Plus one has to note that people need to gravitate most to the art that speaks to them. For example, my late father–who was born in a foreign country and who did not grow up in a world where frequent movie-going was a plausible possibility–once mentioned preferring one Disney character–Donald Duck–over another–Mickey Mouse–because Donald seemed to him to be more human. It could be argued that this says more about my father’s personality than it does about the creators of Donald Duck and Mickey Mouse. Then again, if you’re not the type of person who likes Mickey Mouse cartoons, you’re not likely to watch many of them any more than people who hate Barney are going to voluntarily watch many episodes of that show.

    In any event, when I think about all the dysfunctional families I’ve known, the first thing that comes to mind is usually not, “Damn, they really need to stop watching so many damned Disney films.”

  • clay

    Except Gaston was the villain in BATB, not the hero, so it would seem like the movie is condemning both his “real man” persona and his view that refusing to fight is cowardly.

  • Forgotten Name

    “It is a capital mistake to theorise before one has data. Insensibly one begins to twist facts to suit theories, instead of theories to suit facts.”

  • @e: “…Thus I found myself skipping nearly everything and focusing on Animal Planet, Disney, Cartoon Network, and The Food Network. Because I knew there would be nothing deemed offensive, and that’s why “family programming” is worth so much money.”

    i think you would have to define “offensive”… there’s a lot of programming on Disney and Cartoon Network that could be found offensive. if my boys were still small, i would never let them watch “The Suite Life” or “Miley Cyrus/Hannah Montanah” or “Wizards of Waverly Place”. they are offensive to me because on the surface they are bland, overly sweet concoctions but if you really watch them, they have very annoying/rude/overly precocious youngsters and a terrible attitude towards adults — women in particular. i certainly would never let my nieces watch them. Disney pushes them as “safe” but so is cotton candy, and you’d never let a child have a steady diet of that!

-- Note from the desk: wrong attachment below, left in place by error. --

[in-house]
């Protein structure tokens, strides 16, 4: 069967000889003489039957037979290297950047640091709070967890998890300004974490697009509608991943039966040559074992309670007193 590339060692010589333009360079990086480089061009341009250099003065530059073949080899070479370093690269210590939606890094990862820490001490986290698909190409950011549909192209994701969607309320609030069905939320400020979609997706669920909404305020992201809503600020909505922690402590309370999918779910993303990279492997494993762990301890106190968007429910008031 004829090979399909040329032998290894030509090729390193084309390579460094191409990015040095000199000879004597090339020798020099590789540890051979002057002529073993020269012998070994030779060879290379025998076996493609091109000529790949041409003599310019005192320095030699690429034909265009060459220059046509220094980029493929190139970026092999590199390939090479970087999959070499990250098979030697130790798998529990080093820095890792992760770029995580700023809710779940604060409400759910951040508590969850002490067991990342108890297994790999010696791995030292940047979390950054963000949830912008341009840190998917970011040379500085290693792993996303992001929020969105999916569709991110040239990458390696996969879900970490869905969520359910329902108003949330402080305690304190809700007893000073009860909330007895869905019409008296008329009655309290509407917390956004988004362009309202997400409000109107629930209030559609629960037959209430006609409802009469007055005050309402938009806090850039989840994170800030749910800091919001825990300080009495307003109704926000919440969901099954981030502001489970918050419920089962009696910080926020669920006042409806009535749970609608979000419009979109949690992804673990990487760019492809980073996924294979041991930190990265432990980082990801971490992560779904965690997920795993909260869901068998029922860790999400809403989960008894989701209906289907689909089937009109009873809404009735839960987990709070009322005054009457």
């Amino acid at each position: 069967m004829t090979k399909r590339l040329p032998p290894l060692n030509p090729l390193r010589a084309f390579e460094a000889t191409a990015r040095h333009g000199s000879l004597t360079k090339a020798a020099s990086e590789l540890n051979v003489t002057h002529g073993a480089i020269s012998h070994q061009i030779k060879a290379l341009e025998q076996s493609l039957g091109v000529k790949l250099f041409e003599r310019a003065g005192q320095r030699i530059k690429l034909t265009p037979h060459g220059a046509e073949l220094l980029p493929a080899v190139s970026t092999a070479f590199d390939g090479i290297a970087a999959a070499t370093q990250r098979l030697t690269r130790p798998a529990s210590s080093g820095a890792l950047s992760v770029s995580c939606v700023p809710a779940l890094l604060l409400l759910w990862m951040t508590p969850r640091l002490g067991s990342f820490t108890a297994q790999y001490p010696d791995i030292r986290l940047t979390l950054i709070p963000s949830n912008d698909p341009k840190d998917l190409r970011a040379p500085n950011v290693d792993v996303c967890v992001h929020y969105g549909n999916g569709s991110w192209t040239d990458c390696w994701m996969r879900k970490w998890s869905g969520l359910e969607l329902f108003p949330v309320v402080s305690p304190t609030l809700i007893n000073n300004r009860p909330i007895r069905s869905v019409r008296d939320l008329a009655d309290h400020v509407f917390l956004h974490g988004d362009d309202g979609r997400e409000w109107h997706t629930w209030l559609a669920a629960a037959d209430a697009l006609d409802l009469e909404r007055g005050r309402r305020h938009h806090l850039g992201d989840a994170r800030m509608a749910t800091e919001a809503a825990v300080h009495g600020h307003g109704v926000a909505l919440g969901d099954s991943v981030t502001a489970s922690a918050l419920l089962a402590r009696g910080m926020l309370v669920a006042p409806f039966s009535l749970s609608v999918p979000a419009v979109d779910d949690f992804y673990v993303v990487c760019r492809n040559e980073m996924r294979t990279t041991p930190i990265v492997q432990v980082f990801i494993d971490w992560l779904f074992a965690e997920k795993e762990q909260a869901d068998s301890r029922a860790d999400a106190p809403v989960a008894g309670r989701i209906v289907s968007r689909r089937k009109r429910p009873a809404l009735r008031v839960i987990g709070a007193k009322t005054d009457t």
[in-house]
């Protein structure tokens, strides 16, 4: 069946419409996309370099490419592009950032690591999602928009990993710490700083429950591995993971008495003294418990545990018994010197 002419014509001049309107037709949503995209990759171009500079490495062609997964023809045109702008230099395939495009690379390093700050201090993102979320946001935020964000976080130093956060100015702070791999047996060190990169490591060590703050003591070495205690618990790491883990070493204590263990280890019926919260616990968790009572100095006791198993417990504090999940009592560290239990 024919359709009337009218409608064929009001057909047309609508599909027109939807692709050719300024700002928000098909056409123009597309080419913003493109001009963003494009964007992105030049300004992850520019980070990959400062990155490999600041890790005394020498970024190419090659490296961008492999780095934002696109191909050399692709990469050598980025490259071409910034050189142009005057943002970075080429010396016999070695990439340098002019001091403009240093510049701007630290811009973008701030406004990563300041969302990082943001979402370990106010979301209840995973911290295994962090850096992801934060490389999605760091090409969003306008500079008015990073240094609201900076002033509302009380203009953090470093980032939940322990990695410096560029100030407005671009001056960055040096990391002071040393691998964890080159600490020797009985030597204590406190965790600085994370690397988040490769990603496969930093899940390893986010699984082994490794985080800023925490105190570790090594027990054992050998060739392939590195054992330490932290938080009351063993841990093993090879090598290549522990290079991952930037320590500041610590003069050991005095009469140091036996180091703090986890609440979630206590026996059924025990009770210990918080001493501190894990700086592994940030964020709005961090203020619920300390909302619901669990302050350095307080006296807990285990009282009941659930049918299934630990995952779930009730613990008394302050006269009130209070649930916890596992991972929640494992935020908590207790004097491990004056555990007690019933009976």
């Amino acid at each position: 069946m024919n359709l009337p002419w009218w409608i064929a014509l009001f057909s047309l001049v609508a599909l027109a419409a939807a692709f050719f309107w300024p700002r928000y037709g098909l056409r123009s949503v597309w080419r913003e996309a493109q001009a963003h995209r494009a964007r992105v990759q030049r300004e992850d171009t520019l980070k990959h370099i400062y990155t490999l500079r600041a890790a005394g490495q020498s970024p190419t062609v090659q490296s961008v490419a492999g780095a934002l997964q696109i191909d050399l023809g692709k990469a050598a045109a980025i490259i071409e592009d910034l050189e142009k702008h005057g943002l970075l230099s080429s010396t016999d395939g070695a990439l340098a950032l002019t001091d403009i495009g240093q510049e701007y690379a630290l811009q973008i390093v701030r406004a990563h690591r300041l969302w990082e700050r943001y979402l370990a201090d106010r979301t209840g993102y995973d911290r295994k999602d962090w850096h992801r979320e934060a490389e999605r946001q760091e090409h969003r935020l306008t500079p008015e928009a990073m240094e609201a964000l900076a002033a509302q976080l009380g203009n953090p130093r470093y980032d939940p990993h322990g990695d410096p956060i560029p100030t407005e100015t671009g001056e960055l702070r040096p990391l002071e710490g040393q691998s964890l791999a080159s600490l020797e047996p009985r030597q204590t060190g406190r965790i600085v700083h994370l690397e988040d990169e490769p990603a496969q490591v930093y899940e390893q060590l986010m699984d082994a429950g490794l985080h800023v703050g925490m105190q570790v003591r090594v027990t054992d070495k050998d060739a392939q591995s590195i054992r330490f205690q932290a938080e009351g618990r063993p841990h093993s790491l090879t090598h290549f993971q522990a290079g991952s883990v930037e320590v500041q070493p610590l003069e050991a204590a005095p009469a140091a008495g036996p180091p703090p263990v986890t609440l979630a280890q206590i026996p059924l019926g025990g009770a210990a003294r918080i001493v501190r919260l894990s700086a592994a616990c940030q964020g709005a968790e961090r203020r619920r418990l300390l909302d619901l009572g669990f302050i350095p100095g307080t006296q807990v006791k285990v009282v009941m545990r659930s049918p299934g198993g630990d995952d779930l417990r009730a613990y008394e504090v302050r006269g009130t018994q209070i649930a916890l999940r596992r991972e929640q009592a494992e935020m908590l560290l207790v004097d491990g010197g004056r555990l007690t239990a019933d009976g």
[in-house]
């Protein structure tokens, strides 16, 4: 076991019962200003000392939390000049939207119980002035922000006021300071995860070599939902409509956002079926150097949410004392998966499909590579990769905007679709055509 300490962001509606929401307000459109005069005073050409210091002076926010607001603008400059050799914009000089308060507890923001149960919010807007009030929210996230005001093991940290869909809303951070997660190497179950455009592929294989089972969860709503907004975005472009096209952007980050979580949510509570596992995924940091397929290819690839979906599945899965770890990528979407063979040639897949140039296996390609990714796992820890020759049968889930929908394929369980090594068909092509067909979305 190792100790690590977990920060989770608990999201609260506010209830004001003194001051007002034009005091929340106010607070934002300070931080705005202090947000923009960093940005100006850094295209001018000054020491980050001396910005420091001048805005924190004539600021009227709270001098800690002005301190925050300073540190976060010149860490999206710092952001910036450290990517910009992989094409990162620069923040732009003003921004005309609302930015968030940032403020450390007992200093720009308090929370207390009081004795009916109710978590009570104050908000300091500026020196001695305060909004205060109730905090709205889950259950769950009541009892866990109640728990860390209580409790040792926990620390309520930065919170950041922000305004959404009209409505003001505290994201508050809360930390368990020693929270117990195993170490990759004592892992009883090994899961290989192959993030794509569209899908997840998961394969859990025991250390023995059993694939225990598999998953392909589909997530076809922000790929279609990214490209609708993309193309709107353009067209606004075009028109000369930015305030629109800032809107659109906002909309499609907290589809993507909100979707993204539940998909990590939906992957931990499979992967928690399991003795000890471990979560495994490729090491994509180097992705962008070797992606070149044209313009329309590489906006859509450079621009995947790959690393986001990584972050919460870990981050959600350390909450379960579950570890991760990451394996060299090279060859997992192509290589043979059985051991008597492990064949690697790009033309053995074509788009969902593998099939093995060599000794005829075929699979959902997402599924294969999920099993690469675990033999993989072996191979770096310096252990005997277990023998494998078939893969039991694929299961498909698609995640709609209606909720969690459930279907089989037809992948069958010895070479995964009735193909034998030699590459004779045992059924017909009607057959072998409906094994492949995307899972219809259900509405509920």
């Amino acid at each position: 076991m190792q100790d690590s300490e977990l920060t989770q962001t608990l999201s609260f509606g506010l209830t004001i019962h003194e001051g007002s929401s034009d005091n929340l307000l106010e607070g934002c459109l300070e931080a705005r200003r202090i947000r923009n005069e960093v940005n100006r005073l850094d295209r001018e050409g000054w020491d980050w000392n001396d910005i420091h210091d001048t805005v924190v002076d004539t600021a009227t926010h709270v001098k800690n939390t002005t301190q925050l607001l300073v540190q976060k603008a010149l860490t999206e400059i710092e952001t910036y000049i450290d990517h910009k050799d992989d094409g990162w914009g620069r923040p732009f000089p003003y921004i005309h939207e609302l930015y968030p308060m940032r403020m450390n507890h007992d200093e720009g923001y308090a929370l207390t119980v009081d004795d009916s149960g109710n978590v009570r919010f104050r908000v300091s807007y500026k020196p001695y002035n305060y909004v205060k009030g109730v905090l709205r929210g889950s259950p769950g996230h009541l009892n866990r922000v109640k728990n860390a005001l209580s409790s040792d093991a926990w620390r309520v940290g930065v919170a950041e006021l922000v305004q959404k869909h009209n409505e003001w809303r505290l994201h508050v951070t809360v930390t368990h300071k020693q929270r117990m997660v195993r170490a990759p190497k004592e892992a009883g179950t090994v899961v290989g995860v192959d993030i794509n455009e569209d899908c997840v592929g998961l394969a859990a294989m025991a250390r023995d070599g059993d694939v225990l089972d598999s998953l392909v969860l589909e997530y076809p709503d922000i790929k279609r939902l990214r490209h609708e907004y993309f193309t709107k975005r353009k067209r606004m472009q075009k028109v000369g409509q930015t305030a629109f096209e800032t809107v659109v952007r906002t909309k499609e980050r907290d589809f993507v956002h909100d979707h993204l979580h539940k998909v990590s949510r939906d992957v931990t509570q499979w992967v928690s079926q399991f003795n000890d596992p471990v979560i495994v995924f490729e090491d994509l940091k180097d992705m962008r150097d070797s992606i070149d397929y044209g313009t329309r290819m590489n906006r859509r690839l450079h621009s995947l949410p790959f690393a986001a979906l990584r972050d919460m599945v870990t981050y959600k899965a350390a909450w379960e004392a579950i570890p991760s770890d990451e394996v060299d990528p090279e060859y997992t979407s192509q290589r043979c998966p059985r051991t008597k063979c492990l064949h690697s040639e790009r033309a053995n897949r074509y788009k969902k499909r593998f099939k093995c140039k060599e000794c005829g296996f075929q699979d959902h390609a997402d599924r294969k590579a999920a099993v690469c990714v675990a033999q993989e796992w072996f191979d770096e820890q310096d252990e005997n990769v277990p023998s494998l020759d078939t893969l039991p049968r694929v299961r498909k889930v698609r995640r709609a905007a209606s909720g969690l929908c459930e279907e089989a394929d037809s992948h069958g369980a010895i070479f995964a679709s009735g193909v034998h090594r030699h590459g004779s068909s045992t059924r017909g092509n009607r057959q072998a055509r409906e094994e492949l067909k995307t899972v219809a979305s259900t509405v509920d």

as for the Cartoon Network — there’s some pretty wild stuff on there. some of it is hilarious but certainly not suitable for children. (or some adults either!)

  • Alex

    Haha, I remember one of the instant win cards my mother would play on my brother was to bring up the story of when he was young and watched Beauty and the Beast in the theater, he cried when the Beast turned into a handsome prince, distraught over how the the beast was gone. So the impression I took away from that was that Belle spent the movie getting over the Beast’s ugly exterior and seeing something of worth inside and her reward is … a handsome exterior.

    Anyways, Disney movies are pretty topical to whatever the modern sensibilities may be rather then pushing a unified theme / ideology over the ages. I agree with clay’s assessment really. The song praising Gaston felt more like gentle ribbing of his persona. Though this might be the effect Tonio was talking about, perhaps in the sense that we see what we want to see. Heh.

  • Disney is such a fat, easy target to hit for issues like this that it’s pretty funny to see someone miss so badly. Not only is it bad textual criticism, as everyone has pointed out so well, it’s not even as accurate to Disney films as it seems to be.

    Basically all of the examples are drawn from the 1990s (and he ignores, say, “The Hunchback of Notre Dame”), but if you go forward into the 2000s, say, you get male heroes like the nerdy Milo James Thatch (Atlantis), Chicken Little, and geeky Lewis (Meet the Robinson).